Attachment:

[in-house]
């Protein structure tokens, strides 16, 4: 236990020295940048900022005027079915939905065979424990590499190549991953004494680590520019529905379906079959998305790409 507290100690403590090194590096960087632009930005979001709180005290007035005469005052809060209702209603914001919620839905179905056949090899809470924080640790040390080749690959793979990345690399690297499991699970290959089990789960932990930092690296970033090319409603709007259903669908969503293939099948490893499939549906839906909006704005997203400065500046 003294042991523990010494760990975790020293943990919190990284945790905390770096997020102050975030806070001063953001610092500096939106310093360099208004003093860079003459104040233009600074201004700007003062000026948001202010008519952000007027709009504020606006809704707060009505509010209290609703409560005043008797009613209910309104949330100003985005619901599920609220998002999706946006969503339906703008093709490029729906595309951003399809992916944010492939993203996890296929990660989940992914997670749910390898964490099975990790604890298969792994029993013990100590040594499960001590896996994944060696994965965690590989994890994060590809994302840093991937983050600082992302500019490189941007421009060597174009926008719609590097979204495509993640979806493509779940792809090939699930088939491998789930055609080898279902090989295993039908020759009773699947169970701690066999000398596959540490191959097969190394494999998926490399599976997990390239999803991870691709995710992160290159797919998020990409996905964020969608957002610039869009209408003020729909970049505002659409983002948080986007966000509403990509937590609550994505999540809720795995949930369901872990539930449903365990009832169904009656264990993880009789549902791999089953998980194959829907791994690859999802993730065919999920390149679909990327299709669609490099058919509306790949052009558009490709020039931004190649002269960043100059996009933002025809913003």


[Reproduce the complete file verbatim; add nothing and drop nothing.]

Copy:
[in-house]
């Protein structure tokens, strides 16, 4: 236990020295940048900022005027079915939905065979424990590499190549991953004494680590520019529905379906079959998305790409 507290100690403590090194590096960087632009930005979001709180005290007035005469005052809060209702209603914001919620839905179905056949090899809470924080640790040390080749690959793979990345690399690297499991699970290959089990789960932990930092690296970033090319409603709007259903669908969503293939099948490893499939549906839906909006704005997203400065500046 003294042991523990010494760990975790020293943990919190990284945790905390770096997020102050975030806070001063953001610092500096939106310093360099208004003093860079003459104040233009600074201004700007003062000026948001202010008519952000007027709009504020606006809704707060009505509010209290609703409560005043008797009613209910309104949330100003985005619901599920609220998002999706946006969503339906703008093709490029729906595309951003399809992916944010492939993203996890296929990660989940992914997670749910390898964490099975990790604890298969792994029993013990100590040594499960001590896996994944060696994965965690590989994890994060590809994302840093991937983050600082992302500019490189941007421009060597174009926008719609590097979204495509993640979806493509779940792809090939699930088939491998789930055609080898279902090989295993039908020759009773699947169970701690066999000398596959540490191959097969190394494999998926490399599976997990390239999803991870691709995710992160290159797919998020990409996905964020969608957002610039869009209408003020729909970049505002659409983002948080986007966000509403990509937590609550994505999540809720795995949930369901872990539930449903365990009832169904009656264990993880009789549902791999089953998980194959829907791994690859999802993730065919999920390149679909990327299709669609490099058919509306790949052009558009490709020039931004190649002269960043100059996009933002025809913003």